Transformer: from 4×4 to bus

Once everyone’s hunger had been satisfied, it was time to say goodbye. Eva, Michel, Claudius and Laura were continuing their trip from Uyuni towards the North of the country of Chile. I was the only one to go back to Tupiza to then make my way back to Argentina. Back in the 4×4 with Rubén, we would do in one afternoon what we had done in 4 days. Talking about a detour. But oh so worth it!

I was looking forward to the ride, enjoying the fact of being the only traveler in the vehicle after having had to share the space with four other people, switching places every few hours so that it wouldn’t always be the same two being uncomfortable at the back. What I hadn’t taken into consideration was that the drivers taking tourists to the salt flats often make a little extra money by acting as a taxi on their way back. There are a few villages along the road and very few buses making the liaison with the bigger cities. So after 30 minutes the company of two became the company of four. Then five. To end up with nine. Including two young kids and a baby. So much for the nap I had intended to take. Although it was rather quiet most of the time. Except for an Argentinian lady, who joined towards the end and was in the mood for some chit-chatting. The lady with the baby also explained how she had made the same trip in the opposite direction the very same morning, to visit her mother. But the little one wouldn’t stop crying so, after a few hours trying to calm him down, she gave up and now was heading back home again. I cannot imagine anyone I know doing a five hour trip and going back because the baby doesn’t feel comfortable. But she was explaining it in a very natural way. Not annoyed. Not desperate. Not tired. I couldn’t help but think about a comment from the travel notes of Che Guevara, although I am not sure anymore if he was talking about the time he spent in Peru or in Bolivia. He said that he was impressed by the relationship between the mothers and the children in the indigenous. They seemed to have a greater bond, to be more caring and playful. And I have to admit that, if someone in Europe would have told me they returned home after such a long journey just because the baby was crying, I would have been rolling my eyes, thinking about how parents should make clear that they are the ones deciding. Not their kids. But who on   earth am I to think I know what is best? The more I see, the more I learn and the less I try to judge others.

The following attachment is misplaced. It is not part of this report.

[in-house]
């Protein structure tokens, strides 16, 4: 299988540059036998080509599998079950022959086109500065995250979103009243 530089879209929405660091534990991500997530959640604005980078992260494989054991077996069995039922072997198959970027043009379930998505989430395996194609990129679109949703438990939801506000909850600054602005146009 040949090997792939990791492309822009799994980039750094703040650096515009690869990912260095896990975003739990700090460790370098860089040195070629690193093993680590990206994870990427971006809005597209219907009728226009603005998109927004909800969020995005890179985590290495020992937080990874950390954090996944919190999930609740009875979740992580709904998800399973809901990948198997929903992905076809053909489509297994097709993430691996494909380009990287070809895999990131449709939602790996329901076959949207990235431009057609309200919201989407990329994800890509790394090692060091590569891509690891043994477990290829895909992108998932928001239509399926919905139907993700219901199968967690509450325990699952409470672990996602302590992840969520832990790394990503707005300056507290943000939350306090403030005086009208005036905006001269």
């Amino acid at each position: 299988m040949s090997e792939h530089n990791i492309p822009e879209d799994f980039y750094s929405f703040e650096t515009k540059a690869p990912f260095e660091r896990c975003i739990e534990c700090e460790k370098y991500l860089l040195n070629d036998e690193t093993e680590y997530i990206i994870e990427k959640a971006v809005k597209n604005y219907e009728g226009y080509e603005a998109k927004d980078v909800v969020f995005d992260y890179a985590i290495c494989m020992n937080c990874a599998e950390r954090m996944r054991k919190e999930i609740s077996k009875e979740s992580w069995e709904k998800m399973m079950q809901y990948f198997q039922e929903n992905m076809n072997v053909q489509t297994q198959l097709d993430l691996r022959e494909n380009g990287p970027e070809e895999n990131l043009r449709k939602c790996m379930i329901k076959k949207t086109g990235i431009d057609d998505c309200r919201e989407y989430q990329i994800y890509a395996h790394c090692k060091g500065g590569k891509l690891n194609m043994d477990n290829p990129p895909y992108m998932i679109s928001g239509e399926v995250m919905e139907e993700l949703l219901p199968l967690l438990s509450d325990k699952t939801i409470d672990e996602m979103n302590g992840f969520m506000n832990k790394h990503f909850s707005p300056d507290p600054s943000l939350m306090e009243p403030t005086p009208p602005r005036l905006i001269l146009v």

The same lady also explained how the climate change was affecting the region. When she was a child, the winters used to be very cold   with lots of snow. That was no longer the case. Also the quinoa harvest was being affected, which led farmers to leave their villages for larger cities, looking for means to maintain themselves and their families. I definitely needed to do an effort on my consumption in my everyday life as I was understanding more and more the “butterfly effect”. A butterfly flapping its wings on one side of the ocean can generate a storm on the other side. Our little consumption habits in Belgium, striving for more comfort, can cause someone to lose his income and his house in a small village, somewhere 4000 meters above sea level in Bolivia.

About an hour away from Tupiza, we got a flat tire. My second one in Bolivia. My third one since the beginning of my travels.

One last flat tyre for the road.
One last flat tyre for the road.
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